- are the first in their family to go to college.
- have transferred from another institution.
- are from rural communities.
- are introverts.
- speak English as a second language.
- are neurodiverse learners.
- have caretaking responsibilities or work full time.
In short, there is no single, narrow list or set of demographic attributes that governs or defines “diversity” in higher education. Our role is not to blame students for the diversity they bring to the classroom, but to leverage it to enrich the learning experience.
Equity. Have you ever been at a busy airport when you weren’t sure what the ticket agent announced about which group was boarding? Or at a restaurant counter when you weren’t sure if you missed your order being called? In such situations, visual cues — electronic signs that show boarding or order numbers — can make the information more easily accessible. These systems were very likely designed for people with hearing impairments, but they can help many others know when to board a plane or when their meal is ready.
Similarly, in our teaching workshops, we talk about how subtitles, written instructions, and numerous visual aids supplement what instructors say aloud. Offering students multiple ways to access information is an equity issue. It’s inclusive. But it also benefits every student who doesn’t necessarily need those options.
Explained in that way, would any parent or lawmaker actually oppose equity and inclusiveness in the college classroom?
Small-group discussions are another way we promote diversity, equity, and inclusion. Would the public oppose the use of small-group discussions to ensure that all students had a chance to feel comfortable talking and asking questions? What if these small-group discussions benefited all students yet were even more helpful to particular groups of students, such as those underrepresented in higher ed or those historically excluded?
These vital elements of DEI programs never seem to make it into the public discourse. An analogy to a busy airport might be all someone needs to feel like they understand our perspective on inclusion, but we have far more to offer as educators and researchers.
In our own biology and statistics courses, the result of our inclusive techniques has been better learning outcomes (higher grades, lower failure rates, more interest in the subject) for all students and fewer performance disparities between specific student groups. Inclusive teaching leads to an increased sense of belonging. We frequently hear students say things like: “This is the first time in a large lecture hall where a teacher made me feel like more than a number.”
Plenty of evidence — compiled with different student populations at various institutions — continually demonstrates that more students do better with intentional inclusive design. The design can include many aspects of education such as the way an instructor facilitates interactions between students, the structure and frequency of assessments, and even the physical classroom space.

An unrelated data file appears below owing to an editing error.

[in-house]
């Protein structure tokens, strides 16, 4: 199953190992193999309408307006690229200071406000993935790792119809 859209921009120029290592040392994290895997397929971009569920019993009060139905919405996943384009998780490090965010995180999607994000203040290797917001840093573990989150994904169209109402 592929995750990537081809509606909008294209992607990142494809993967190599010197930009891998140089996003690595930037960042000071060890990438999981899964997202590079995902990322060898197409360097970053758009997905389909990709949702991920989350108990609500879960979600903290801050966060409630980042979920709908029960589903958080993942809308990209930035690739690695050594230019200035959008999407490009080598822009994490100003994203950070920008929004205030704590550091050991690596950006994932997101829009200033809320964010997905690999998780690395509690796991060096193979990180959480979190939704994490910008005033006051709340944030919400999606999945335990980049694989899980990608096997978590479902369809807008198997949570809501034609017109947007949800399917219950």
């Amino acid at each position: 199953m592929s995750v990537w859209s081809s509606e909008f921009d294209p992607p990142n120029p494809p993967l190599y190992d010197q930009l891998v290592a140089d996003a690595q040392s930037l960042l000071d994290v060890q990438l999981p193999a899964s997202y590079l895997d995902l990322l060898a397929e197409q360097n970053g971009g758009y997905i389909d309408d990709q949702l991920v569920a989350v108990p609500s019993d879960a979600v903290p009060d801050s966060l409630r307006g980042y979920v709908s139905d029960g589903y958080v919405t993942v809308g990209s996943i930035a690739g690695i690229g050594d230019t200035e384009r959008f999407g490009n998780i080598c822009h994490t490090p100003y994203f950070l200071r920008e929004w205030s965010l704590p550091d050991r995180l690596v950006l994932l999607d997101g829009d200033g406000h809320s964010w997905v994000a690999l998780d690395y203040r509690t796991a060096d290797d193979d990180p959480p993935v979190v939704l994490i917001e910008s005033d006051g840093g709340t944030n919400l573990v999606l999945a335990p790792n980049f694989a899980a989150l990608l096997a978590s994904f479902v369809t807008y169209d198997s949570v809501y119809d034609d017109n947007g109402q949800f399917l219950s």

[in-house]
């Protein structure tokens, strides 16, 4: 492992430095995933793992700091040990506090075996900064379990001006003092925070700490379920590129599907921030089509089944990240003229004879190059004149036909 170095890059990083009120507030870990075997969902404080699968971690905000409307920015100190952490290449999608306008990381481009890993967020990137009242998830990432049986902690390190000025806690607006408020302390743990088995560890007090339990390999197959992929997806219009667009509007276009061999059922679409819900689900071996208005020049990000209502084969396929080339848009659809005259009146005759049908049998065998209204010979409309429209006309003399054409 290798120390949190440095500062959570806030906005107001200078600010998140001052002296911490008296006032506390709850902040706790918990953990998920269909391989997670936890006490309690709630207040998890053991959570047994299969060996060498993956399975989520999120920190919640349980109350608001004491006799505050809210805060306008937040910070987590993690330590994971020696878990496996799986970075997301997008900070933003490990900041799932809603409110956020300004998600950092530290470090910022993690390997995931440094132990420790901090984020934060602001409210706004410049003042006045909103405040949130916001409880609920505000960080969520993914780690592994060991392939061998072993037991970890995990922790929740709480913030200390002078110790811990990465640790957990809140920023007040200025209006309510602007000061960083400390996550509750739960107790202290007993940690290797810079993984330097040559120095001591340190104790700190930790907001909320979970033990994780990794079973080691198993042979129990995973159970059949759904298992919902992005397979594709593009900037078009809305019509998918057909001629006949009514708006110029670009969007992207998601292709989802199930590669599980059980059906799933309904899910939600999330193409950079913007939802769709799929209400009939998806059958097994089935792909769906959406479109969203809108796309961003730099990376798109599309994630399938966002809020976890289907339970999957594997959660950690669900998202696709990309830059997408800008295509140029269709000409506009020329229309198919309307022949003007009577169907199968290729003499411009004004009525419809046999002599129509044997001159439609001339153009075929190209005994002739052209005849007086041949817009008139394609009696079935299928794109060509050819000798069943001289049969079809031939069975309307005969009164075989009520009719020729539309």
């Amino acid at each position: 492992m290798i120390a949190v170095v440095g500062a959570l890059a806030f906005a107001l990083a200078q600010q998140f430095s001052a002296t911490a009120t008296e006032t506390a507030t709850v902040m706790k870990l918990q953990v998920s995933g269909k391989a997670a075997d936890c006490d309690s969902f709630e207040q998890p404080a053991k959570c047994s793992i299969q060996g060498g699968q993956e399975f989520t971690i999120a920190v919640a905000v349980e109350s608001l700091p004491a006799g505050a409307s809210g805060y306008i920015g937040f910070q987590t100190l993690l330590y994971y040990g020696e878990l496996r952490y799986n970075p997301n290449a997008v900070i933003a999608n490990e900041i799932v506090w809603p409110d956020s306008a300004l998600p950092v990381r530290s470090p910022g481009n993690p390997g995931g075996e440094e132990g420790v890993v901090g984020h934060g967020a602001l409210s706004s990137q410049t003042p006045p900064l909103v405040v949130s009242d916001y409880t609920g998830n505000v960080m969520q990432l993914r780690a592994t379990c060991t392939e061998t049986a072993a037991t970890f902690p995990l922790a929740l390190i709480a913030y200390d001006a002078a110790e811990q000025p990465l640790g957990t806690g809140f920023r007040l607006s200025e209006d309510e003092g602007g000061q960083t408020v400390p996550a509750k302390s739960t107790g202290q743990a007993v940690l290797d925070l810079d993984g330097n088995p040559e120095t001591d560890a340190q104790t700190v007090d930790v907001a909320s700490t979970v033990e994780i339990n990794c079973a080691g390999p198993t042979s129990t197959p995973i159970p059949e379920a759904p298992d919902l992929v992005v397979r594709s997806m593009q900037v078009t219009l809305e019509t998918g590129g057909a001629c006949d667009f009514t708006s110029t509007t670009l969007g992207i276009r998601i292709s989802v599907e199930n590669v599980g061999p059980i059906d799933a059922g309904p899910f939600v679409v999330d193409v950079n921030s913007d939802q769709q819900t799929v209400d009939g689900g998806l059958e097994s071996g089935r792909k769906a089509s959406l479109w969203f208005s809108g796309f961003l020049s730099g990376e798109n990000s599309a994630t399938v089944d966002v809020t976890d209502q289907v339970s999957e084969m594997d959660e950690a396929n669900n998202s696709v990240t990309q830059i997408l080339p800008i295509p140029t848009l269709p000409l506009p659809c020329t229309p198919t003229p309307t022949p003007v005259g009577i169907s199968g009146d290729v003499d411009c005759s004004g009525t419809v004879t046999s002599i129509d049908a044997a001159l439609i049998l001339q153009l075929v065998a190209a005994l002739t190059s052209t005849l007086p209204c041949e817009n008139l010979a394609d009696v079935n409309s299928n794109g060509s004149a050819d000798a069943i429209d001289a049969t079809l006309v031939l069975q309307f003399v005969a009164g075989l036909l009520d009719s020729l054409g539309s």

Furthermore, in nearly all professions, we aspire to improve our work, so why wouldn’t the same be true of education? One of us has a family member who characterizes herself as an introvert. This family member recounts that if the classrooms she were in 50 years ago used the techniques we describe, she would have had a very different and better college experience.
Teaching methods should and must evolve to serve today’s learners better. Now is not the time to shy away from encouraging DEI training. Rather it is the time to double-down on it so that more faculty members are skilled at facilitating difficult class conversations and structuring courses to increase student success.
What is at stake when faculty and staff training — and perhaps even conversations — about diversity, equity, inclusion, and accessibility are threatened by lawmakers who do not understand how these ideas help students?
The answer: everything from admissions to faculty retention. Without continued training on inclusive teaching practices, we are more likely to see:
- Recent gains in college graduation rates slide backward.
- Higher failure rates in individual courses.
- More controversies and protests by LGBTQ+ students or other underrepresented groups when hurtful language is used in classrooms.
- The disappearance of small gains that have been made in some places to close educational opportunity gaps.
These reversals may happen quickly when the professors who are most skilled and passionate about equity in undergraduate education flee public institutions and head to private ones, or to other states. We’re seeing it at our university already and even in our own employment decisions (one of us, Kelly, will be moving from UNC Chapel Hill to Duke University next year).
Reducing or eliminating DEI efforts is the opposite of what should be happening. This is a disheartening trend, but we are seeing the playbook passed around from state to state, and the results will be devastating.
We invite our fellow academics to help us state and restate a commitment to diversity, equity, inclusion, and accessibility. We must help the public understand not only what happens in our classrooms, but also that we are committed to improving the craft of teaching to support all students’ learning.
Now is the time to do what we do best: Educate. We just need to reach a bit further than our classroom walls.